Virgin Galactic’s Richard Branson with astronauts Frederick C.J. Sturckow (left) and Mark Stucky. Photo: Virgin Galactic.

Spaceliners are officially a thing. Shortly after 10 am today, Virgin Galactic’s VSS Unity, detached from its mother ship, Eve, and blasted above the 50-mile line NASA and the U.S. Air Force use as a marker for awarding astronaut wings. The milestone makes Virgin Galactic not only the first commercial spaceline, but also the first company to launch a human spaceflight from U.S. soil since NASA retired the Space Shuttle program in 2011.

Mark Stucky and Frederick C.J. Sturckow piloted the six-passenger craft 51.4 miles above California’s Mojave Desert, reaching Mach 2.9 – nearly three times the speed of sound – while its rocket motor burned for 60 seconds. For the supersonic descent, the pilots used Unity’s “feathered” re-entry configuration to slow the spaceship before gliding back to Mojave Air and Space Port.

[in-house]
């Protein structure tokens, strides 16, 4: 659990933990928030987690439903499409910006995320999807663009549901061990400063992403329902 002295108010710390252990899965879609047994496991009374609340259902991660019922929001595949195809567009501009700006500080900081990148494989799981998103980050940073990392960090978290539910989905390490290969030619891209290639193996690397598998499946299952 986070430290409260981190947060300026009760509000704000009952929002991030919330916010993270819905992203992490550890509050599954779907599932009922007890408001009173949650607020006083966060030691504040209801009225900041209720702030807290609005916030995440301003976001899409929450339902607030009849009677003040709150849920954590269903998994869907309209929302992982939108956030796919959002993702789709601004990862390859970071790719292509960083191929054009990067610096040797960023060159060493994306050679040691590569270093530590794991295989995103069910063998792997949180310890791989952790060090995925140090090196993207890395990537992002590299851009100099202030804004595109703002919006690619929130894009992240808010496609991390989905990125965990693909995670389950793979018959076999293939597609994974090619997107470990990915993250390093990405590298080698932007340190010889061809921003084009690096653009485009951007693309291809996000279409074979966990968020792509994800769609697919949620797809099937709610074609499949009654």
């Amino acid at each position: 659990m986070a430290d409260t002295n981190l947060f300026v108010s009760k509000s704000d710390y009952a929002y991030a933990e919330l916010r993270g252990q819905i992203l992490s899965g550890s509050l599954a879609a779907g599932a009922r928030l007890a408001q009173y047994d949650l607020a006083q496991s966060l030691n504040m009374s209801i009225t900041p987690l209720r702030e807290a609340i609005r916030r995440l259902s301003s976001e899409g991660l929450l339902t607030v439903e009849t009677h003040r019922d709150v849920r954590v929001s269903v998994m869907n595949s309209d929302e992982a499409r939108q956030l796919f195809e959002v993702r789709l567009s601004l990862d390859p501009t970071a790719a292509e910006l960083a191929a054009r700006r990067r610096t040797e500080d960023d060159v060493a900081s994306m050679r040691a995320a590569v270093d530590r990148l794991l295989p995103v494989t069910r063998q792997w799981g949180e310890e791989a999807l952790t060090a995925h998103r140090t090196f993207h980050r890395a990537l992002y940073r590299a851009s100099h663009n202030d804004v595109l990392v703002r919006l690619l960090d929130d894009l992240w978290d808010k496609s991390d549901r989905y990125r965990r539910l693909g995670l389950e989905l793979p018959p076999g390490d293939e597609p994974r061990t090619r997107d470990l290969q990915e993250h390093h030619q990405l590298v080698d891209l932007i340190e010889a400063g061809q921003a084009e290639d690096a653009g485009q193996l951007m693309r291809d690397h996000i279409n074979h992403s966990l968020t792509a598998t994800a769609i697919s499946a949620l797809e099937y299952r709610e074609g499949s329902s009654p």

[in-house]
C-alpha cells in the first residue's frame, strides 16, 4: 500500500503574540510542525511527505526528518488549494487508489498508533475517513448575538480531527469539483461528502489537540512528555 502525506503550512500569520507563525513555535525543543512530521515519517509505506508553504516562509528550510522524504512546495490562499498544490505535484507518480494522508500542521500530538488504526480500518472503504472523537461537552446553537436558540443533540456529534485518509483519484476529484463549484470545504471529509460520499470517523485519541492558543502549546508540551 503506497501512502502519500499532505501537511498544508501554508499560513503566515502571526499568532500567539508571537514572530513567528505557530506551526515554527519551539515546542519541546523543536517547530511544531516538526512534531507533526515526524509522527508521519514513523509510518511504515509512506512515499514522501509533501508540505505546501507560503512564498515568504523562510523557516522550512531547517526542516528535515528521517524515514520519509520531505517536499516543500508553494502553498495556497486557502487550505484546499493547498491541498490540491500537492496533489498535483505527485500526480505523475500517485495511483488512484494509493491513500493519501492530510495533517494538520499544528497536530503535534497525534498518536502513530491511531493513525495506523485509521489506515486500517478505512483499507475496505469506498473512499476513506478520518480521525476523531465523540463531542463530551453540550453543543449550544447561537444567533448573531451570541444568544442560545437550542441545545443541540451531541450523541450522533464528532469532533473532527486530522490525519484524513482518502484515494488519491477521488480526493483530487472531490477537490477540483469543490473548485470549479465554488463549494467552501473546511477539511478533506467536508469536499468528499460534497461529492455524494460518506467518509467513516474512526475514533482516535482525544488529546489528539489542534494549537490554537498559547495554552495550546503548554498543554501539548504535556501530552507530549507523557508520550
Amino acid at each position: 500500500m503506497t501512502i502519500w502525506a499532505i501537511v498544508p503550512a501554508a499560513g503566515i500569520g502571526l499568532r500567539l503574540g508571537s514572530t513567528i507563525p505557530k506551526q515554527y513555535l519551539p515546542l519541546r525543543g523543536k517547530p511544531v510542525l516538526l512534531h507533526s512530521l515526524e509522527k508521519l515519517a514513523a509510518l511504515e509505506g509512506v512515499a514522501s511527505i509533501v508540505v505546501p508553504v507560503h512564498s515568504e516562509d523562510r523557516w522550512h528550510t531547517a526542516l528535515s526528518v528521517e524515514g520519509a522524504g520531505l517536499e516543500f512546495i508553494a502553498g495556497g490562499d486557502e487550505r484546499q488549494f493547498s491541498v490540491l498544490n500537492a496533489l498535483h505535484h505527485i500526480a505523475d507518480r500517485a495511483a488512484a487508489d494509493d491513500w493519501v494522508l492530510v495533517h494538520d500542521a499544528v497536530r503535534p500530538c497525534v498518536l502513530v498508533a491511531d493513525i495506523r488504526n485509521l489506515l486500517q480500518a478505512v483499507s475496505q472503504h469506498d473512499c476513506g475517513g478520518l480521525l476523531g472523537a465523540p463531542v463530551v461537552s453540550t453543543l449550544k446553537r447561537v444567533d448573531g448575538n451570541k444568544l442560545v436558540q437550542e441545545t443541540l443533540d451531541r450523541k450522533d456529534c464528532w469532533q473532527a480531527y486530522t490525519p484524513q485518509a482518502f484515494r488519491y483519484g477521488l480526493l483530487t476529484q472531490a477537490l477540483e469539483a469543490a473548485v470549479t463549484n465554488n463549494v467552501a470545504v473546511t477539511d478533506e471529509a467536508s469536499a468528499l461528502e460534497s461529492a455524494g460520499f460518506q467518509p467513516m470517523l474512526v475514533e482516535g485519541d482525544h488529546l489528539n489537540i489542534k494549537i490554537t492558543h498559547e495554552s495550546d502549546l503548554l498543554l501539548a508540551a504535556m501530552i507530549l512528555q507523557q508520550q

The pilots’ view from the cockpit. Photo: Virgin Galactic.

“Today, for the first time in history, a crewed spaceship, built to carry private passengers reached space,” said Virgin Galactic founder Richard Branson, who was on hand for the event. “We will now push on with the remaining portion of our flight test program, which will see the rocket motor burn longer and VSS Unity fly still faster and higher towards giving thousands of private astronauts an experience which provides a new planetary perspective to our relationship with the Earth and the cosmos.”

In recognition of the event, the Federal Aviation Administration announced it will award Stucky and Sturckow commercial astronaut wings in Washington, D.C., shortly after the New Year. This was Unity’s fourth powered test flight; its previous three saw the spaceship climb to 16, 21.7, and 32.3 miles altitude. Virgin Galactic is currently in its final test-flight stage before moving operations to its home base at Spaceport America outside of Truth or Consequences, New Mexico to prepare for flying tourists into space.